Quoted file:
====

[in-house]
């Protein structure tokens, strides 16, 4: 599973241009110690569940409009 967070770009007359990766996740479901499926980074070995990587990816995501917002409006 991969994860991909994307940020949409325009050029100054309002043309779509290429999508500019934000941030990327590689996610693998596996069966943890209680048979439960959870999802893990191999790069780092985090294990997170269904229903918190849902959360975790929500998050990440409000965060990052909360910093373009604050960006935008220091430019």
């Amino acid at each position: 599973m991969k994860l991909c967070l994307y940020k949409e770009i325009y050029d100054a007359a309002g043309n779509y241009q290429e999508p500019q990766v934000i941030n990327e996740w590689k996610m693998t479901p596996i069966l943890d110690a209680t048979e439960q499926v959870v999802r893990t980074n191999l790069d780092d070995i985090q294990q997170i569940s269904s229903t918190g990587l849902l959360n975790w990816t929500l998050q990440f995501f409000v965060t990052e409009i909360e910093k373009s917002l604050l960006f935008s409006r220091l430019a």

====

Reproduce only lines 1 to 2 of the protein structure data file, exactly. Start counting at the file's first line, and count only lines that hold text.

[in-house]
């Protein structure tokens, strides 16, 4: 599973241009110690569940409009 967070770009007359990766996740479901499926980074070995990587990816995501917002409006 991969994860991909994307940020949409325009050029100054309002043309779509290429999508500019934000941030990327590689996610693998596996069966943890209680048979439960959870999802893990191999790069780092985090294990997170269904229903918190849902959360975790929500998050990440409000965060990052909360910093373009604050960006935008220091430019």